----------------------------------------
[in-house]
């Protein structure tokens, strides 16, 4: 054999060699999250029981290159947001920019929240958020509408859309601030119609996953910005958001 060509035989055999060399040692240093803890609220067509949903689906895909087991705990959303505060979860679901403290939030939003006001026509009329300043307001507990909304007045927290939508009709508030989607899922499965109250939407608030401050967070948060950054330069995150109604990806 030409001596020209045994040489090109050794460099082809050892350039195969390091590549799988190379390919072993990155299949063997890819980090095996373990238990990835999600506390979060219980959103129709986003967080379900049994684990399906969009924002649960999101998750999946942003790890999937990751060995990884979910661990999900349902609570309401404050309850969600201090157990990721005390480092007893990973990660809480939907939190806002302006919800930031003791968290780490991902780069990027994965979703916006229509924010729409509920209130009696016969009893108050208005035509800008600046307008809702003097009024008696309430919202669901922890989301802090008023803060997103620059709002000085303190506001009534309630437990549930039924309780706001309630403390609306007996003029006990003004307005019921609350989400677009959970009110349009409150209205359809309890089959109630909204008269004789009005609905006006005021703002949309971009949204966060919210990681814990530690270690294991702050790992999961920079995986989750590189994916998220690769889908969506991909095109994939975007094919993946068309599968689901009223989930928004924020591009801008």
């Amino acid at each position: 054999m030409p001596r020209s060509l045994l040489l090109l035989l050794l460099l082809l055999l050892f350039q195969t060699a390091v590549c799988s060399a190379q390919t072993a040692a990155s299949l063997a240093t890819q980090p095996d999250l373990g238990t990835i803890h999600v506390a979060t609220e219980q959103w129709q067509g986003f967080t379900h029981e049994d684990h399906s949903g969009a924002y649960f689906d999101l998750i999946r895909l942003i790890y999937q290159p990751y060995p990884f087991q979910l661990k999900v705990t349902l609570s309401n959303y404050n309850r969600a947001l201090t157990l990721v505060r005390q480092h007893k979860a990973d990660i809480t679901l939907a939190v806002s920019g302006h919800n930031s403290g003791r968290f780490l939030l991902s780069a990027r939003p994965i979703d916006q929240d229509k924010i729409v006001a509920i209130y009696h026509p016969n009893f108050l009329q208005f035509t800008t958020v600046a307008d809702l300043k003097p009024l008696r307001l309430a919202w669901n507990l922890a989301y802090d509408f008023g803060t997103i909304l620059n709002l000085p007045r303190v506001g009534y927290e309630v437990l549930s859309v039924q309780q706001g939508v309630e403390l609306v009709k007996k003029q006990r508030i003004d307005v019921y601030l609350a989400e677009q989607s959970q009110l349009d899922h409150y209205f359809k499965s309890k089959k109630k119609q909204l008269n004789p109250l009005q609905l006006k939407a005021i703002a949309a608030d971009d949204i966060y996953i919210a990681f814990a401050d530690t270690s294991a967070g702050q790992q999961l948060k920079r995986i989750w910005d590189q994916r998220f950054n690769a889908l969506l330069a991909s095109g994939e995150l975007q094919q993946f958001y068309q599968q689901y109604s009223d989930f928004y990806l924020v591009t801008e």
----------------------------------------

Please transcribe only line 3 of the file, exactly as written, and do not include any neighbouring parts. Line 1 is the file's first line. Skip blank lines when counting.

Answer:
């Amino acid at each position: 054999m030409p001596r020209s060509l045994l040489l090109l035989l050794l460099l082809l055999l050892f350039q195969t060699a390091v590549c799988s060399a190379q390919t072993a040692a990155s299949l063997a240093t890819q980090p095996d999250l373990g238990t990835i803890h999600v506390a979060t609220e219980q959103w129709q067509g986003f967080t379900h029981e049994d684990h399906s949903g969009a924002y649960f689906d999101l998750i999946r895909l942003i790890y999937q290159p990751y060995p990884f087991q979910l661990k999900v705990t349902l609570s309401n959303y404050n309850r969600a947001l201090t157990l990721v505060r005390q480092h007893k979860a990973d990660i809480t679901l939907a939190v806002s920019g302006h919800n930031s403290g003791r968290f780490l939030l991902s780069a990027r939003p994965i979703d916006q929240d229509k924010i729409v006001a509920i209130y009696h026509p016969n009893f108050l009329q208005f035509t800008t958020v600046a307008d809702l300043k003097p009024l008696r307001l309430a919202w669901n507990l922890a989301y802090d509408f008023g803060t997103i909304l620059n709002l000085p007045r303190v506001g009534y927290e309630v437990l549930s859309v039924q309780q706001g939508v309630e403390l609306v009709k007996k003029q006990r508030i003004d307005v019921y601030l609350a989400e677009q989607s959970q009110l349009d899922h409150y209205f359809k499965s309890k089959k109630k119609q909204l008269n004789p109250l009005q609905l006006k939407a005021i703002a949309a608030d971009d949204i966060y996953i919210a990681f814990a401050d530690t270690s294991a967070g702050q790992q999961l948060k920079r995986i989750w910005d590189q994916r998220f950054n690769a889908l969506l330069a991909s095109g994939e995150l975007q094919q993946f958001y068309q599968q689901y109604s009223d989930f928004y990806l924020v591009t801008e």